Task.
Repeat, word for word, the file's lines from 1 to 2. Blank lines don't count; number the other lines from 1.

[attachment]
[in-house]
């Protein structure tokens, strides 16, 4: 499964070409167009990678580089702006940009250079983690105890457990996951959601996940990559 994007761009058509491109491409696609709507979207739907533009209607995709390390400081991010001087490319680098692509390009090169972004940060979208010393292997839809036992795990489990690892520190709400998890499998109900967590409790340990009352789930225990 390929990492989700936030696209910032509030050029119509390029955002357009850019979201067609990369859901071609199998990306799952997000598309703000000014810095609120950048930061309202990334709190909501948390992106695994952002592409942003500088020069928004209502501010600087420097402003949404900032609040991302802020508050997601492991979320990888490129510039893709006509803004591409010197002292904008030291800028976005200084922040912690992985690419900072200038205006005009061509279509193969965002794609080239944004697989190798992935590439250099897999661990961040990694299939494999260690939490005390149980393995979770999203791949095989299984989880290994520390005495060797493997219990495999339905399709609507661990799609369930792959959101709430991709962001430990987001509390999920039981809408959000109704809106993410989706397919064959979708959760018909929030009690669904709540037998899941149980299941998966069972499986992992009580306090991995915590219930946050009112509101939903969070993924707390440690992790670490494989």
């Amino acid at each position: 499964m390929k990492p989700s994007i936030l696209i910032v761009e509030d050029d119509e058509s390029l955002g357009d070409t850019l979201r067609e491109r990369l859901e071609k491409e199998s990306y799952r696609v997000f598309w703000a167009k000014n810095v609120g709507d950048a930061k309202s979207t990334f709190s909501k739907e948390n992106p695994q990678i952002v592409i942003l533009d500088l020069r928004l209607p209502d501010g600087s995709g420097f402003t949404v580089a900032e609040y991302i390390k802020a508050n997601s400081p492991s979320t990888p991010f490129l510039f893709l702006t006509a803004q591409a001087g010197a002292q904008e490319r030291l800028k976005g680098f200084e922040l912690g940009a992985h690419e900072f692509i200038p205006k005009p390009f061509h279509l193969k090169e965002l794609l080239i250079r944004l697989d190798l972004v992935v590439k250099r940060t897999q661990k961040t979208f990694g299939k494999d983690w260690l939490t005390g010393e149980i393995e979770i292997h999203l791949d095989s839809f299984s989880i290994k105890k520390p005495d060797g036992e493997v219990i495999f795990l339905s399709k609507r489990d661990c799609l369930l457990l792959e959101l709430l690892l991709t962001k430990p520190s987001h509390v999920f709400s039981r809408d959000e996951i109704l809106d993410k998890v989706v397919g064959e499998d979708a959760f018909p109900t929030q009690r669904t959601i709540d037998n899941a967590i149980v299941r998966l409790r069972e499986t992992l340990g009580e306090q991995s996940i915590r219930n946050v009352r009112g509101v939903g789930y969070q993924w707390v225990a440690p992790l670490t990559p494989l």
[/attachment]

[in-house]
């Protein structure tokens, strides 16, 4: 499964070409167009990678580089702006940009250079983690105890457990996951959601996940990559 994007761009058509491109491409696609709507979207739907533009209607995709390390400081991010001087490319680098692509390009090169972004940060979208010393292997839809036992795990489990690892520190709400998890499998109900967590409790340990009352789930225990 390929990492989700936030696209910032509030050029119509390029955002357009850019979201067609990369859901071609199998990306799952997000598309703000000014810095609120950048930061309202990334709190909501948390992106695994952002592409942003500088020069928004209502501010600087420097402003949404900032609040991302802020508050997601492991979320990888490129510039893709006509803004591409010197002292904008030291800028976005200084922040912690992985690419900072200038205006005009061509279509193969965002794609080239944004697989190798992935590439250099897999661990961040990694299939494999260690939490005390149980393995979770999203791949095989299984989880290994520390005495060797493997219990495999339905399709609507661990799609369930792959959101709430991709962001430990987001509390999920039981809408959000109704809106993410989706397919064959979708959760018909929030009690669904709540037998899941149980299941998966069972499986992992009580306090991995915590219930946050009112509101939903969070993924707390440690992790670490494989």